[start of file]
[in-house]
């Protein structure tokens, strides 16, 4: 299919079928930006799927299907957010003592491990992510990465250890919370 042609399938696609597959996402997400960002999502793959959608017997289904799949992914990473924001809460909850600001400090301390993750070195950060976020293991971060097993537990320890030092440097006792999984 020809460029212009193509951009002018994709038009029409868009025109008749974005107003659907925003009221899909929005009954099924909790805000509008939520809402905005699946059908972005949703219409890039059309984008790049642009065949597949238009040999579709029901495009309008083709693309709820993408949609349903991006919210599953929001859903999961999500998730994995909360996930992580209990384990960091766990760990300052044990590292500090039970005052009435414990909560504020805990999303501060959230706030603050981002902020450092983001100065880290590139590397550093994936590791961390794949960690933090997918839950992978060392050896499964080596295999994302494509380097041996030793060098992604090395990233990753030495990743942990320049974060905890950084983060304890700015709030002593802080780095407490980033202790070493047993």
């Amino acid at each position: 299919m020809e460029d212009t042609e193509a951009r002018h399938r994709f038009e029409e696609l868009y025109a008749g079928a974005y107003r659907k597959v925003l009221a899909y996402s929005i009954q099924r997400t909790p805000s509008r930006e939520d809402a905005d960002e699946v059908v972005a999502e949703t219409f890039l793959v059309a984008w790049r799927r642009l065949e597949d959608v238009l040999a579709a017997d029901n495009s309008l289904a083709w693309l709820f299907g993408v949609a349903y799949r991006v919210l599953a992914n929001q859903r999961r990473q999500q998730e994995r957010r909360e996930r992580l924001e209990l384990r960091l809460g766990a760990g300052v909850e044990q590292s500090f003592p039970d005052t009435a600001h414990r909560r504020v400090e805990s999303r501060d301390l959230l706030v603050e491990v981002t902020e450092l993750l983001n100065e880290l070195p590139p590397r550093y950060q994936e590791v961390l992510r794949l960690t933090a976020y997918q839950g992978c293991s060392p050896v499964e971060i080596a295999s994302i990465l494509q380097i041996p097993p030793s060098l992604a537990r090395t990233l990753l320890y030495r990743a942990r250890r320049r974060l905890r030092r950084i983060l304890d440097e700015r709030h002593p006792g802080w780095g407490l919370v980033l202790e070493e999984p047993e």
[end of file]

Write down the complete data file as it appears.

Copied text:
[in-house]
């Protein structure tokens, strides 16, 4: 299919079928930006799927299907957010003592491990992510990465250890919370 042609399938696609597959996402997400960002999502793959959608017997289904799949992914990473924001809460909850600001400090301390993750070195950060976020293991971060097993537990320890030092440097006792999984 020809460029212009193509951009002018994709038009029409868009025109008749974005107003659907925003009221899909929005009954099924909790805000509008939520809402905005699946059908972005949703219409890039059309984008790049642009065949597949238009040999579709029901495009309008083709693309709820993408949609349903991006919210599953929001859903999961999500998730994995909360996930992580209990384990960091766990760990300052044990590292500090039970005052009435414990909560504020805990999303501060959230706030603050981002902020450092983001100065880290590139590397550093994936590791961390794949960690933090997918839950992978060392050896499964080596295999994302494509380097041996030793060098992604090395990233990753030495990743942990320049974060905890950084983060304890700015709030002593802080780095407490980033202790070493047993």
């Amino acid at each position: 299919m020809e460029d212009t042609e193509a951009r002018h399938r994709f038009e029409e696609l868009y025109a008749g079928a974005y107003r659907k597959v925003l009221a899909y996402s929005i009954q099924r997400t909790p805000s509008r930006e939520d809402a905005d960002e699946v059908v972005a999502e949703t219409f890039l793959v059309a984008w790049r799927r642009l065949e597949d959608v238009l040999a579709a017997d029901n495009s309008l289904a083709w693309l709820f299907g993408v949609a349903y799949r991006v919210l599953a992914n929001q859903r999961r990473q999500q998730e994995r957010r909360e996930r992580l924001e209990l384990r960091l809460g766990a760990g300052v909850e044990q590292s500090f003592p039970d005052t009435a600001h414990r909560r504020v400090e805990s999303r501060d301390l959230l706030v603050e491990v981002t902020e450092l993750l983001n100065e880290l070195p590139p590397r550093y950060q994936e590791v961390l992510r794949l960690t933090a976020y997918q839950g992978c293991s060392p050896v499964e971060i080596a295999s994302i990465l494509q380097i041996p097993p030793s060098l992604a537990r090395t990233l990753l320890y030495r990743a942990r250890r320049r974060l905890r030092r950084i983060l304890d440097e700015r709030h002593p006792g802080w780095g407490l919370v980033l202790e070493e999984p047993e």